In higher eukaryotes, nuclear envelope (NE) disassembly allows chromatin to condense and spindle microtubules to access kinetochores. The nuclear lamina, which strengthens the NE, is composed of a polymer meshwork made of A- and B-type lamins. We found that the B-type lamin (Lam) is not fully disassembled and continues to localize along the spindle envelope structure during Drosophila male meiosis I, while the A-type lamin (LamC) is completely dispersed throughout the cytoplasm. Among the nuclear pore complex proteins, Nup107 co-localized with Lam during this meiotic division. Surprisingly, Lam depletion resulted in a higher frequency of cytokinesis failure in male meiosis. We also observed the similar meiotic phenotype in Nup107-depleted cells. Abnormal localization of Lam was found in the Nup-depleted cells at premeiotic and meiotic stages. The central spindle microtubules became abnormal and recruitment of a contractile ring component to the cleavage sites was disrupted in Lam-depleted cells and Nup107-depleted cells. Therefore, we speculate that both proteins are required for a reinforcement of the spindle envelope, which supports the formation of central spindle microtubules essential for cytokinesis in Drosophila male meiosis.
The nuclear envelope (NE) is a characteristic structure of eukaryotic cells and consists of two closely juxtaposed membranes, termed the outer and inner nuclear membranes (D'Angelo and Hetzer, 2008; Hetzer, 2010; Hetzer et al., 2005; Tran and Wente, 2006). The outer membrane is contiguous with the endoplasmic reticulum (ER) in the cytoplasm. The inner membrane contains a unique set of membrane proteins required for contact with chromatin and the nuclear matrix. Beneath the inner membrane is a meshwork of intermediate filaments called the nuclear lamina that contacts chromatin and plays a role in stabilizing the nuclear membranes from the inside (Gruenbaum et al., 2000, 2003). The lamina filaments covering chromatin consist of two types of lamin, A-type and B-type lamins. For example, Drosophila melanogaster possesses a B-type lamin, laminDm0 (Lam), which is expressed ubiquitously, whereas an A-type lamin designated lamin C (LamC) is expressed in a tissue-specific manner (Lenz-Bohme et al., 1997; Riemer et al., 1995; Schulze et al., 2009). An integral protein complex comprising transmembrane proteins is incorporated into the inner membrane, and proteins spanning the outer membrane anchoring sites for cytoplasmic cytoskeletons and nuclear lamins (D'Angelo and Hetzer, 2008).
The two nuclear membranes fuse with each other at sites of the nuclear pore complex (NPC). The NPC is a large multiprotein complex with an outer diameter of about 100 nm, embedded in the NE. It encloses an inner channel about 40 nm wide, which regulates the transport of diverse molecules between the nucleus and the cytoplasm (Lim and Fahrenkrog, 2006; Tran and Wente, 2006). A single NPC consists of ∼30 different protein components termed nucleoporins (Nups) (Antonin et al., 2008; Guttinger et al., 2009; Hetzer, 2010). The NPC is basically composed of three major parts: a central core, cytoplasmic filaments and a nuclear basket (Duheron et al., 2014). The central core, which is the major scaffold of the NPC, contains three ring-like substructures such as the nucleoplasmic ring surrounding the central channel. A subset of the Nups, referred to as the Nup170-160 complex, plays a key role as a component of the nucleoplasmic ring (Boehmer et al., 2003; Guttinger et al., 2009; Walther et al., 2001; Walther et al., 2003).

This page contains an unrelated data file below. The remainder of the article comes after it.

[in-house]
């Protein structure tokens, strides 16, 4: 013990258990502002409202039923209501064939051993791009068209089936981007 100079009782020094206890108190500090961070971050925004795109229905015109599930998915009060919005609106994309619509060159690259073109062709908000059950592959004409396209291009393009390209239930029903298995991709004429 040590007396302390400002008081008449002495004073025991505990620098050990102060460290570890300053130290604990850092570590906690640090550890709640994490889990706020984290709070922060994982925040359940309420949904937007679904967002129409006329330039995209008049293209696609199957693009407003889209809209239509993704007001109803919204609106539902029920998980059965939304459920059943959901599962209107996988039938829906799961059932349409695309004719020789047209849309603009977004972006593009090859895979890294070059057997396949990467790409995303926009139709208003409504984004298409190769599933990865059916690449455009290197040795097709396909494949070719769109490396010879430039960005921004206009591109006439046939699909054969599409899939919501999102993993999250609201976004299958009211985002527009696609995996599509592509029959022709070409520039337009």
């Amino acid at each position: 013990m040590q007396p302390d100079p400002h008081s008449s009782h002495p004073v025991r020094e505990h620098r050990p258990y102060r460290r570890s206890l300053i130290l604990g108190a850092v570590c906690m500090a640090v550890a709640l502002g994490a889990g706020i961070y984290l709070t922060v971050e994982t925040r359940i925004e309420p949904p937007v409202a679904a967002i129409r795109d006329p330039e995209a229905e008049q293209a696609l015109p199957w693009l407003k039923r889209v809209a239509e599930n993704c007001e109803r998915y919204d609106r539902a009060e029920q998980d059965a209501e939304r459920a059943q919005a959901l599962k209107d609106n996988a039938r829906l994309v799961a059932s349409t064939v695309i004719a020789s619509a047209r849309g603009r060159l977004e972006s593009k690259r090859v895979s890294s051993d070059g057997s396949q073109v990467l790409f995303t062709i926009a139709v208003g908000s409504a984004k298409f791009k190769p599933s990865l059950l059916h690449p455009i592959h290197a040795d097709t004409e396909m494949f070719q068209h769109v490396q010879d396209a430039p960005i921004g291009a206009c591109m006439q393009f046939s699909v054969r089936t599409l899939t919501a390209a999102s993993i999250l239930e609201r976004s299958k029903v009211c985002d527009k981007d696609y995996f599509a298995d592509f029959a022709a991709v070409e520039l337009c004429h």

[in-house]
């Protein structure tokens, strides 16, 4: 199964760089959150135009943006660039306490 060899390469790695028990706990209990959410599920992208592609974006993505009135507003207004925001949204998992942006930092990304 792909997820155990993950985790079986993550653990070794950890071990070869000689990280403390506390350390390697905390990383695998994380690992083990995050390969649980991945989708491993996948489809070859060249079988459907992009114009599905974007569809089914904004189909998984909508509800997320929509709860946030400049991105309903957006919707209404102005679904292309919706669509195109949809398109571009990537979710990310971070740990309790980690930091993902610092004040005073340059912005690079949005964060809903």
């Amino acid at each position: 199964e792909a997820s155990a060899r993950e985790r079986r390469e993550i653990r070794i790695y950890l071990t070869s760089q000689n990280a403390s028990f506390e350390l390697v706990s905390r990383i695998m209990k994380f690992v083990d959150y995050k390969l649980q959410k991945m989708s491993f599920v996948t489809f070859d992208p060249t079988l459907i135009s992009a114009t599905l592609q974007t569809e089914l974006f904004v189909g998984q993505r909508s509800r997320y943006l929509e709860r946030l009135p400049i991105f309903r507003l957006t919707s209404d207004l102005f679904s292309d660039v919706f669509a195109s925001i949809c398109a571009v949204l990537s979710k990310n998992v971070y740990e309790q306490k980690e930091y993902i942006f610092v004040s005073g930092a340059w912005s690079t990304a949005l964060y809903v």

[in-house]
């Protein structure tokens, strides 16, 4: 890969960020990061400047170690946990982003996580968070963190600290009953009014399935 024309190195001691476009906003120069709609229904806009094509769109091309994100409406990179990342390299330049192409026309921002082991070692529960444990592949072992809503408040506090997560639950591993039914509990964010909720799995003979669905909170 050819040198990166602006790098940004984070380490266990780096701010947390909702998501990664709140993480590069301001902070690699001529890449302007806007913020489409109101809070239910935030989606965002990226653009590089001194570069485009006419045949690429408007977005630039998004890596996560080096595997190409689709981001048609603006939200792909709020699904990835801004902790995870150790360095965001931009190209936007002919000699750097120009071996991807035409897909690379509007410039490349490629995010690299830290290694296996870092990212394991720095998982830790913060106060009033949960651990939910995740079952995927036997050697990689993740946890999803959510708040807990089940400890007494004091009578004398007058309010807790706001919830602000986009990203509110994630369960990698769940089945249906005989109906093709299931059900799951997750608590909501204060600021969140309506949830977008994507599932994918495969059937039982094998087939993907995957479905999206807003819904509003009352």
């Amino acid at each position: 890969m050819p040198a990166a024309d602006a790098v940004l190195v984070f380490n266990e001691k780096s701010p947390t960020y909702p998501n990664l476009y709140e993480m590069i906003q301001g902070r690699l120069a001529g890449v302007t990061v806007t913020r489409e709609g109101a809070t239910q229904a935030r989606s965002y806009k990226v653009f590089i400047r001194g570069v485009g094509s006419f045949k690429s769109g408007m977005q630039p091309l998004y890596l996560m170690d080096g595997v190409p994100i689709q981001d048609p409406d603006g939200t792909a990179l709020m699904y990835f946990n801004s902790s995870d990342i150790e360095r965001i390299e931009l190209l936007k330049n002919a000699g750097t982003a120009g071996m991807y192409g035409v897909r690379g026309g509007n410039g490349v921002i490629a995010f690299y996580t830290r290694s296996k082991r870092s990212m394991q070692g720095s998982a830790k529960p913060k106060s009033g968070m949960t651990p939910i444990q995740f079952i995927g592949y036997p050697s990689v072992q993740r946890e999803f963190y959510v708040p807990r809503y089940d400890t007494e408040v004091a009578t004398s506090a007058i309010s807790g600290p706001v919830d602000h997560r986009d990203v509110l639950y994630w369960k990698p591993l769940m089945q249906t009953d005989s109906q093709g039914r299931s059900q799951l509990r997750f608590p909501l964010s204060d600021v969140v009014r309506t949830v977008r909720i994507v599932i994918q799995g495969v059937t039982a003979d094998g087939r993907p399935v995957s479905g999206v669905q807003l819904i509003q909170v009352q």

During cell divisions in higher eukaryotes (metazoans), both the NE and the NPC undergo complete breakdown at the prophase to prometaphase stage. The NE breakdown (NEBD) is widely considered as one of the most remarkable characteristics of mitosis in eukaryotic cells (Dultz et al., 2008; Terasaki et al., 2001). It allows microtubules emanating from centrosomes at spindle poles to capture chromosomes at kinetochores. Vertebrate cultured cells display so-called open mitosis, in which the whole of the nuclear membrane has completely vanished before metaphase (Dultz et al., 2008). However, there are some variant types of NEBD among eukaryotic species, and even between cell types within the same species (Sazer et al., 2014). In contrast to open mitosis, nuclear membrane integrity is always maintained throughout mitosis in yeast (Arnone et al., 2013). In addition, an intermediate type called semi-closed mitosis can be observed in syncytial nuclear division cycles of early embryos in Drosophila or in starfish oocytes (Harel et al., 1989; Katsani et al., 2008; Kiseleva et al., 2001; Lenart and Ellenberg, 2003). Unlike the NEs in vertebrate cells, nuclei at the syncytial stage undergo a regional NEBD only around spindle poles (Katsani et al., 2008; Kiseleva et al., 2001). A similar type of semi-closed cell division was also observed in Drosophila neuroblasts at the larval stage (Katsani et al., 2008).